Interest grows in funding nature-based climate solutions

What’s happening? French President Emmanuel Macron and UK Prime Minister Boris Johnson will invest part of their countries’ climate finance in nature-based projects and have urged other nations to follow suit. Macron, during the recent One Planet Summit, pledged 30% of France’s climate funding by 2030, while Johnson offered £3bn ($4bn) of the UK’s £11.6bn global financing commitment by 2025. Natural solutions reversing biodiversity loss can meet as much as 37% of the emissions reduction needed to prevent global temperatures from rising above 2C, according to The Nature Conservancy.

Why does this matter? Investing in nature-based projects utilises natural solutions to effectively protect biodiversity and ecosystems, and helps to reduce greenhouse gas emissions, while also mitigating the impacts of climate change.

Besides pledges from France and the UK, the One Planet Summit saw the formal launch of the High Ambition Coalition for Nature and People. Formed by an alliance of 50 nations, the “30-30” initiative aims to protect 30% of nature by 2030. Other notable commitments include over $14bn of funding pledged to support the Great Green Wall initiative in Africa, which aims to create an 8,000 km-long vegetation strip across 11 countries located in Africa’s Sahel region to combat desertification, drought and land degradation. Allocating initial capital towards nature-based solutions could enable larger-scale financing, of which around $700bn is required to restore nature, according to UN agencies.

Why care about biodiversity? Biodiversity loss poses significant risks on a global scale which could affect food production and security, in addition to the important natural services provided by functioning ecosystems. Up to one million species – the equivalent of one in eight – are under threat from human-caused habitat destruction. Large-scale, international progress to address this has been limited ­– which was recently highlighted by the UN noting governments had failed to reach any of the 20 biodiversity targets that were agreed at the COP10 climate summit.

What’s being done now? Protecting biodiversity by funding nature-based projects from governments and corporates is gaining traction through initiatives such as reforestation, sustainable agriculture and water management.

Pakistan’s reforestation programme, for instance, is a recent national-scale commitment aiming to plant 10 billion trees across the country by 2023. The initiative, estimated to cost $650m, will look to boost forest cover from 5% to 31%.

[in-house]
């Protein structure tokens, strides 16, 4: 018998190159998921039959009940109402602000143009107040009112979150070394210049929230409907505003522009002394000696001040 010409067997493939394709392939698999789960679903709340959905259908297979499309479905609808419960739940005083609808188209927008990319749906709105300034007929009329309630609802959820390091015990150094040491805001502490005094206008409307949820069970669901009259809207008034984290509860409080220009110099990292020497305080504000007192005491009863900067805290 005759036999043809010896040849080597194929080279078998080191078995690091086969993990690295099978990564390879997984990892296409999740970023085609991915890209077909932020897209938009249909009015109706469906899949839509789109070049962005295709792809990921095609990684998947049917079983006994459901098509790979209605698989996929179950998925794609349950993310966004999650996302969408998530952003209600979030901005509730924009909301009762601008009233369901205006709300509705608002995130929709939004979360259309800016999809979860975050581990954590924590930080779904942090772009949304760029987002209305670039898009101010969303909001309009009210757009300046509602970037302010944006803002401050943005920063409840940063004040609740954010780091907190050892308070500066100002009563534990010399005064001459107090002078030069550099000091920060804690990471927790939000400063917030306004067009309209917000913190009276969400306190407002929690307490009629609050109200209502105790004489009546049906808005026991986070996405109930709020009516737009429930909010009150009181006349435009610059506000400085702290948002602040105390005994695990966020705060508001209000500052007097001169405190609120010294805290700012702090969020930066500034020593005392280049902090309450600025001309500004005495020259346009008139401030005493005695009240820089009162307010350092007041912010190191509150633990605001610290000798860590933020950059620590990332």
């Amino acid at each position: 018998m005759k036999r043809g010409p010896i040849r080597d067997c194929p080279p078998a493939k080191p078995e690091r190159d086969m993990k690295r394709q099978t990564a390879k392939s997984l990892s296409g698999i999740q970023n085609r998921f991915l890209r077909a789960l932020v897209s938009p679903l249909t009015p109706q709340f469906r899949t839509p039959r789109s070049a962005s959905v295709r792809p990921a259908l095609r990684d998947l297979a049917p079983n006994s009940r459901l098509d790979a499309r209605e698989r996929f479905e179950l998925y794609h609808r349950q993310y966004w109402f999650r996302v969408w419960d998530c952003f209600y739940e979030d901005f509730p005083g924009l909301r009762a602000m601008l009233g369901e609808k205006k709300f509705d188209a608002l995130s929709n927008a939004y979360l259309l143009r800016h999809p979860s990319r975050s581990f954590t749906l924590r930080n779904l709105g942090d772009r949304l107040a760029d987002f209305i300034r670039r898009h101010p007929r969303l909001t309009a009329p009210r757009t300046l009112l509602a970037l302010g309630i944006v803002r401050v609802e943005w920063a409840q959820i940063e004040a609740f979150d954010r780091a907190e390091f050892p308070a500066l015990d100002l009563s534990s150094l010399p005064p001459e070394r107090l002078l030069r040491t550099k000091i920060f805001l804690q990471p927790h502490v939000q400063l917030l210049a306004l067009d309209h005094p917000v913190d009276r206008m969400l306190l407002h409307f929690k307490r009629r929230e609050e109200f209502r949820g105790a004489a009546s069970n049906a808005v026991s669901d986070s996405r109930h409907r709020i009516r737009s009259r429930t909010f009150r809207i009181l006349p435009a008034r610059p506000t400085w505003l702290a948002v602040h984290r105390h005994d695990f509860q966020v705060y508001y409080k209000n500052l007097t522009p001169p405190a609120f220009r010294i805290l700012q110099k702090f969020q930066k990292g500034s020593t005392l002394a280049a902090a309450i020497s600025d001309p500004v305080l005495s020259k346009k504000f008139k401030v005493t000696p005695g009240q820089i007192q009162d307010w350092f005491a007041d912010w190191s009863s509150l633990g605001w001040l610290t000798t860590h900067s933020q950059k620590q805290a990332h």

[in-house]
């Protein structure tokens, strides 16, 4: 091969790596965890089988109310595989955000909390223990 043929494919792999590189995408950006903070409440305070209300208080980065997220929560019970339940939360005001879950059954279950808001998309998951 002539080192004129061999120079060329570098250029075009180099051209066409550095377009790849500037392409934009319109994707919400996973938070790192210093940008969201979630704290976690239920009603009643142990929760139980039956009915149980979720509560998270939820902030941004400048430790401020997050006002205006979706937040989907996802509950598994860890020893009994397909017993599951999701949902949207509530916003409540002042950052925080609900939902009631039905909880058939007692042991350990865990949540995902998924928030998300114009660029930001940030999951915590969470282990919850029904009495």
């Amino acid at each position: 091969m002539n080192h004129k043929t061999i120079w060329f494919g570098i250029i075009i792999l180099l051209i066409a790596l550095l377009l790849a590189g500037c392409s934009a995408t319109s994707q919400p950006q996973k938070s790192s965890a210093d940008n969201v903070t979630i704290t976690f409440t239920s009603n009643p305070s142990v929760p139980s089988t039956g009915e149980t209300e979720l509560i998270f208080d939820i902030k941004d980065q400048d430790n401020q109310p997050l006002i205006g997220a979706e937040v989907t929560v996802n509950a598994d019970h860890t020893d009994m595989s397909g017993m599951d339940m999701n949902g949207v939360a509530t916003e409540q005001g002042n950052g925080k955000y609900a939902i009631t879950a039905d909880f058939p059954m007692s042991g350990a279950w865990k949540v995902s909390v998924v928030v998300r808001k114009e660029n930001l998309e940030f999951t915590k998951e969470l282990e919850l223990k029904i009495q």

Elsewhere, Colombia is looking to utilise natural capital to reach climate targets through a nationwide agroforestry strategy – aiming to restore nearly one million hectares of forested land and achieve net-zero deforestation by 2030 to aid its emissions reduction goal of 51% from a business-as-usual baseline by the same time.

How are private finance initiatives playing a part? Some firms have set up mechanisms to fund conservation efforts. The HSBC Pollination Climate Asset Management fund, which launched last year, is aiming to raise $1bn of “natural capital” during its first year of operation and finance projects including sustainable forestry, water supply and biofuels. Another approach from HSBC, in partnership with the state of Queensland, is aiding conservation of the Great Barrier Reef through “reef credits”, quantifying and placing value on attempts to improve water quality flowing into the reef, similar to a carbon credit system.

Lateral thought from Curation – Carbon offsetting schemes can provide another incentive for firms to invest in natural solutions such as reforestation to aid carbon sequestration, which could generate up to $800bn a year and become a major asset class.

Despite this, it’s important to ensure, as this market expands, biodiversity does not suffer as a result of larger-scale offset schemes prioritising monoculture plantations, for example. A study found multi-species tree plantations are able to store double the amount of carbon and possess more biodiversity co-benefits when compared to single species plantations.

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Katie Chan

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